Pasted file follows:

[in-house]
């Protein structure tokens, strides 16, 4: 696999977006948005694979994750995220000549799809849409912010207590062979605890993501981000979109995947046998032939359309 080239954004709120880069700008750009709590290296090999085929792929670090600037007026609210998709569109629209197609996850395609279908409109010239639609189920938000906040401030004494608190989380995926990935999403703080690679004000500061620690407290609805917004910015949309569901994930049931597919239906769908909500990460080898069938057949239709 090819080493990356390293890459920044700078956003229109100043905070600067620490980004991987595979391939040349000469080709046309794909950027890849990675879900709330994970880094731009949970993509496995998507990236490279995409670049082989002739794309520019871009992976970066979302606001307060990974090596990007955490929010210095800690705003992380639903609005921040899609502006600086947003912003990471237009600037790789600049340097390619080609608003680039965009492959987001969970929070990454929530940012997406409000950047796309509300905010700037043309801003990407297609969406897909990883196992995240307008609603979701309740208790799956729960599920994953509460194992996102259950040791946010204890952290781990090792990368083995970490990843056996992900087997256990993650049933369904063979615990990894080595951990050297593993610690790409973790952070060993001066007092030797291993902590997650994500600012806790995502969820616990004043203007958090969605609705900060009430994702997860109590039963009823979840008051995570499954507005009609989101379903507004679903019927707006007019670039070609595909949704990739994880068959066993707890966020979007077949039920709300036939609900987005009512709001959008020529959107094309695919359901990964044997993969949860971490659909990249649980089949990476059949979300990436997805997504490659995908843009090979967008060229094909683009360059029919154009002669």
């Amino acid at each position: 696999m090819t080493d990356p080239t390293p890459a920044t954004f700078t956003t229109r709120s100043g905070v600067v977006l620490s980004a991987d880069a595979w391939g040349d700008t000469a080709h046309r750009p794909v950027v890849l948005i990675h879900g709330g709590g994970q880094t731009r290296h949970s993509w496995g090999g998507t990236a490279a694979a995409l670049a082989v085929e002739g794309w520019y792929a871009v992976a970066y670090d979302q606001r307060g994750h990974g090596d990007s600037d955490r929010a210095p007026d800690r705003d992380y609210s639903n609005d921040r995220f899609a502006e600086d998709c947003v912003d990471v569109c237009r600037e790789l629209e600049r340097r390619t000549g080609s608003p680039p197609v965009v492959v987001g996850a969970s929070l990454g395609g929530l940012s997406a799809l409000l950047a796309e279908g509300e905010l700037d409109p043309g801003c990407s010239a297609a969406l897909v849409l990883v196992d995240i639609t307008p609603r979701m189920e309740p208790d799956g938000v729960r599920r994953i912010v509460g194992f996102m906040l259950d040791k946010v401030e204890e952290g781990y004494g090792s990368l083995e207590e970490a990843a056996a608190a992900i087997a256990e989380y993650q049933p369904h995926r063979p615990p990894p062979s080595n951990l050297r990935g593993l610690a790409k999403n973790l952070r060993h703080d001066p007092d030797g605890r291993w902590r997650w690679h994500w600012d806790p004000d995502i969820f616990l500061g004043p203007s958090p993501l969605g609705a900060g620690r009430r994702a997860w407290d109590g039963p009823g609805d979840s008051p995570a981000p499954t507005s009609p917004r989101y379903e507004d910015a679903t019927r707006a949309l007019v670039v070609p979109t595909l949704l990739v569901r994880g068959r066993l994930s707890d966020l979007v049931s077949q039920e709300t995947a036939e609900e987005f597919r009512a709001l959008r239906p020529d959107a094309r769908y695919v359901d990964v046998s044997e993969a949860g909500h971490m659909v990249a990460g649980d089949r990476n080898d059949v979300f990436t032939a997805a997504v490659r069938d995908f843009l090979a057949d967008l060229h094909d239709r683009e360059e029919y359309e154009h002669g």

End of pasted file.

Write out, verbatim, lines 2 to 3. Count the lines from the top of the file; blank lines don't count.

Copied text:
């Protein structure tokens, strides 16, 4: 696999977006948005694979994750995220000549799809849409912010207590062979605890993501981000979109995947046998032939359309 080239954004709120880069700008750009709590290296090999085929792929670090600037007026609210998709569109629209197609996850395609279908409109010239639609189920938000906040401030004494608190989380995926990935999403703080690679004000500061620690407290609805917004910015949309569901994930049931597919239906769908909500990460080898069938057949239709 090819080493990356390293890459920044700078956003229109100043905070600067620490980004991987595979391939040349000469080709046309794909950027890849990675879900709330994970880094731009949970993509496995998507990236490279995409670049082989002739794309520019871009992976970066979302606001307060990974090596990007955490929010210095800690705003992380639903609005921040899609502006600086947003912003990471237009600037790789600049340097390619080609608003680039965009492959987001969970929070990454929530940012997406409000950047796309509300905010700037043309801003990407297609969406897909990883196992995240307008609603979701309740208790799956729960599920994953509460194992996102259950040791946010204890952290781990090792990368083995970490990843056996992900087997256990993650049933369904063979615990990894080595951990050297593993610690790409973790952070060993001066007092030797291993902590997650994500600012806790995502969820616990004043203007958090969605609705900060009430994702997860109590039963009823979840008051995570499954507005009609989101379903507004679903019927707006007019670039070609595909949704990739994880068959066993707890966020979007077949039920709300036939609900987005009512709001959008020529959107094309695919359901990964044997993969949860971490659909990249649980089949990476059949979300990436997805997504490659995908843009090979967008060229094909683009360059029919154009002669």
């Amino acid at each position: 696999m090819t080493d990356p080239t390293p890459a920044t954004f700078t956003t229109r709120s100043g905070v600067v977006l620490s980004a991987d880069a595979w391939g040349d700008t000469a080709h046309r750009p794909v950027v890849l948005i990675h879900g709330g709590g994970q880094t731009r290296h949970s993509w496995g090999g998507t990236a490279a694979a995409l670049a082989v085929e002739g794309w520019y792929a871009v992976a970066y670090d979302q606001r307060g994750h990974g090596d990007s600037d955490r929010a210095p007026d800690r705003d992380y609210s639903n609005d921040r995220f899609a502006e600086d998709c947003v912003d990471v569109c237009r600037e790789l629209e600049r340097r390619t000549g080609s608003p680039p197609v965009v492959v987001g996850a969970s929070l990454g395609g929530l940012s997406a799809l409000l950047a796309e279908g509300e905010l700037d409109p043309g801003c990407s010239a297609a969406l897909v849409l990883v196992d995240i639609t307008p609603r979701m189920e309740p208790d799956g938000v729960r599920r994953i912010v509460g194992f996102m906040l259950d040791k946010v401030e204890e952290g781990y004494g090792s990368l083995e207590e970490a990843a056996a608190a992900i087997a256990e989380y993650q049933p369904h995926r063979p615990p990894p062979s080595n951990l050297r990935g593993l610690a790409k999403n973790l952070r060993h703080d001066p007092d030797g605890r291993w902590r997650w690679h994500w600012d806790p004000d995502i969820f616990l500061g004043p203007s958090p993501l969605g609705a900060g620690r009430r994702a997860w407290d109590g039963p009823g609805d979840s008051p995570a981000p499954t507005s009609p917004r989101y379903e507004d910015a679903t019927r707006a949309l007019v670039v070609p979109t595909l949704l990739v569901r994880g068959r066993l994930s707890d966020l979007v049931s077949q039920e709300t995947a036939e609900e987005f597919r009512a709001l959008r239906p020529d959107a094309r769908y695919v359901d990964v046998s044997e993969a949860g909500h971490m659909v990249a990460g649980d089949r990476n080898d059949v979300f990436t032939a997805a997504v490659r069938d995908f843009l090979a057949d967008l060229h094909d239709r683009e360059e029919y359309e154009h002669g």